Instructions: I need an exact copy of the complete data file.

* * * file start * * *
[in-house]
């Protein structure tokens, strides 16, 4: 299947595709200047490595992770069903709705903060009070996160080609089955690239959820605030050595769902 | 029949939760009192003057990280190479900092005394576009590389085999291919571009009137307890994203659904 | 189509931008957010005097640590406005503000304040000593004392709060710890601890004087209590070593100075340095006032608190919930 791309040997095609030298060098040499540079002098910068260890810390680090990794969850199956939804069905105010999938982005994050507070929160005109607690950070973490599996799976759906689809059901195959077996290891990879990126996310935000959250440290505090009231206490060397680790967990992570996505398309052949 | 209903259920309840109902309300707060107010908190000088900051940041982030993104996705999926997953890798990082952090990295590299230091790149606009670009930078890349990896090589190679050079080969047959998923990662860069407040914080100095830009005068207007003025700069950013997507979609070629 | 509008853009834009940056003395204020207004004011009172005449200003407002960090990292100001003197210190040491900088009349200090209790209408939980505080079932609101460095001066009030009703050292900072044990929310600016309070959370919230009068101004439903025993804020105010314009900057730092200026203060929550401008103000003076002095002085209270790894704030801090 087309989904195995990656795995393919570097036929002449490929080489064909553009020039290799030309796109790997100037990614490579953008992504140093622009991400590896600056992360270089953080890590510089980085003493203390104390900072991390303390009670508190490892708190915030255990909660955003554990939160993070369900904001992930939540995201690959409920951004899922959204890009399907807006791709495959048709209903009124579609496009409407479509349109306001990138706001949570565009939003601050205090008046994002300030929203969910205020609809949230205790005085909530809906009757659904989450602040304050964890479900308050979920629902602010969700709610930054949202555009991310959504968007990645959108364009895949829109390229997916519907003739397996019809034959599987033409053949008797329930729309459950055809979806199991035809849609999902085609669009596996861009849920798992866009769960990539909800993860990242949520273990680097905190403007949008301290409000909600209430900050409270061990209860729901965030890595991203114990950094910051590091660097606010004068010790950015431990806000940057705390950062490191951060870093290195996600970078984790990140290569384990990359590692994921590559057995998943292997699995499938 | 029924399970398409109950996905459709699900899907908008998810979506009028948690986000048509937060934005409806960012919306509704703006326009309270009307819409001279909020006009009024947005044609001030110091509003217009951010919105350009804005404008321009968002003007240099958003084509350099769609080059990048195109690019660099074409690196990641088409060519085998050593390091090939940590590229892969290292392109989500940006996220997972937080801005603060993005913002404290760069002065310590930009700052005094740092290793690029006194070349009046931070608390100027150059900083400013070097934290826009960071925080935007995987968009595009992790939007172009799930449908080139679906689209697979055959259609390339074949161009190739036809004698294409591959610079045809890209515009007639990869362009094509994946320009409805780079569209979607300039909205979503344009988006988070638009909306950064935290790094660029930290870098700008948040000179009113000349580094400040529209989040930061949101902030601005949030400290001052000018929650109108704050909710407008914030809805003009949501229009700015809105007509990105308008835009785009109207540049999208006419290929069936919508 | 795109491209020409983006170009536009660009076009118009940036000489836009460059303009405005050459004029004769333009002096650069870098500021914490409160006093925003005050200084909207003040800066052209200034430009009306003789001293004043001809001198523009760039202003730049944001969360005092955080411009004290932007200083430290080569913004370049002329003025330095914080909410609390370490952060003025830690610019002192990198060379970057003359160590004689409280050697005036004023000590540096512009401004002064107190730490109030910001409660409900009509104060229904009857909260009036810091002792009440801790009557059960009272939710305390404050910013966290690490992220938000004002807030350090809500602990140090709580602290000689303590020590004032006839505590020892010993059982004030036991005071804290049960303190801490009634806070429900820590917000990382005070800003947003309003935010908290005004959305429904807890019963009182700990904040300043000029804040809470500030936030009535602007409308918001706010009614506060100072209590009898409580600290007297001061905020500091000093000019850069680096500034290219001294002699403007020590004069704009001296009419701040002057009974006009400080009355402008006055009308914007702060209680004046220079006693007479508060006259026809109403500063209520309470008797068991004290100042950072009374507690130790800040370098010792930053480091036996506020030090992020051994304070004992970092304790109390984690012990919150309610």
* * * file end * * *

[in-house]
């Protein structure tokens, strides 16, 4: 299947595709200047490595992770069903709705903060009070996160080609089955690239959820605030050595769902 | 029949939760009192003057990280190479900092005394576009590389085999291919571009009137307890994203659904 | 189509931008957010005097640590406005503000304040000593004392709060710890601890004087209590070593100075340095006032608190919930 791309040997095609030298060098040499540079002098910068260890810390680090990794969850199956939804069905105010999938982005994050507070929160005109607690950070973490599996799976759906689809059901195959077996290891990879990126996310935000959250440290505090009231206490060397680790967990992570996505398309052949 | 209903259920309840109902309300707060107010908190000088900051940041982030993104996705999926997953890798990082952090990295590299230091790149606009670009930078890349990896090589190679050079080969047959998923990662860069407040914080100095830009005068207007003025700069950013997507979609070629 | 509008853009834009940056003395204020207004004011009172005449200003407002960090990292100001003197210190040491900088009349200090209790209408939980505080079932609101460095001066009030009703050292900072044990929310600016309070959370919230009068101004439903025993804020105010314009900057730092200026203060929550401008103000003076002095002085209270790894704030801090 087309989904195995990656795995393919570097036929002449490929080489064909553009020039290799030309796109790997100037990614490579953008992504140093622009991400590896600056992360270089953080890590510089980085003493203390104390900072991390303390009670508190490892708190915030255990909660955003554990939160993070369900904001992930939540995201690959409920951004899922959204890009399907807006791709495959048709209903009124579609496009409407479509349109306001990138706001949570565009939003601050205090008046994002300030929203969910205020609809949230205790005085909530809906009757659904989450602040304050964890479900308050979920629902602010969700709610930054949202555009991310959504968007990645959108364009895949829109390229997916519907003739397996019809034959599987033409053949008797329930729309459950055809979806199991035809849609999902085609669009596996861009849920798992866009769960990539909800993860990242949520273990680097905190403007949008301290409000909600209430900050409270061990209860729901965030890595991203114990950094910051590091660097606010004068010790950015431990806000940057705390950062490191951060870093290195996600970078984790990140290569384990990359590692994921590559057995998943292997699995499938 | 029924399970398409109950996905459709699900899907908008998810979506009028948690986000048509937060934005409806960012919306509704703006326009309270009307819409001279909020006009009024947005044609001030110091509003217009951010919105350009804005404008321009968002003007240099958003084509350099769609080059990048195109690019660099074409690196990641088409060519085998050593390091090939940590590229892969290292392109989500940006996220997972937080801005603060993005913002404290760069002065310590930009700052005094740092290793690029006194070349009046931070608390100027150059900083400013070097934290826009960071925080935007995987968009595009992790939007172009799930449908080139679906689209697979055959259609390339074949161009190739036809004698294409591959610079045809890209515009007639990869362009094509994946320009409805780079569209979607300039909205979503344009988006988070638009909306950064935290790094660029930290870098700008948040000179009113000349580094400040529209989040930061949101902030601005949030400290001052000018929650109108704050909710407008914030809805003009949501229009700015809105007509990105308008835009785009109207540049999208006419290929069936919508 | 795109491209020409983006170009536009660009076009118009940036000489836009460059303009405005050459004029004769333009002096650069870098500021914490409160006093925003005050200084909207003040800066052209200034430009009306003789001293004043001809001198523009760039202003730049944001969360005092955080411009004290932007200083430290080569913004370049002329003025330095914080909410609390370490952060003025830690610019002192990198060379970057003359160590004689409280050697005036004023000590540096512009401004002064107190730490109030910001409660409900009509104060229904009857909260009036810091002792009440801790009557059960009272939710305390404050910013966290690490992220938000004002807030350090809500602990140090709580602290000689303590020590004032006839505590020892010993059982004030036991005071804290049960303190801490009634806070429900820590917000990382005070800003947003309003935010908290005004959305429904807890019963009182700990904040300043000029804040809470500030936030009535602007409308918001706010009614506060100072209590009898409580600290007297001061905020500091000093000019850069680096500034290219001294002699403007020590004069704009001296009419701040002057009974006009400080009355402008006055009308914007702060209680004046220079006693007479508060006259026809109403500063209520309470008797068991004290100042950072009374507690130790800040370098010792930053480091036996506020030090992020051994304070004992970092304790109390984690012990919150309610």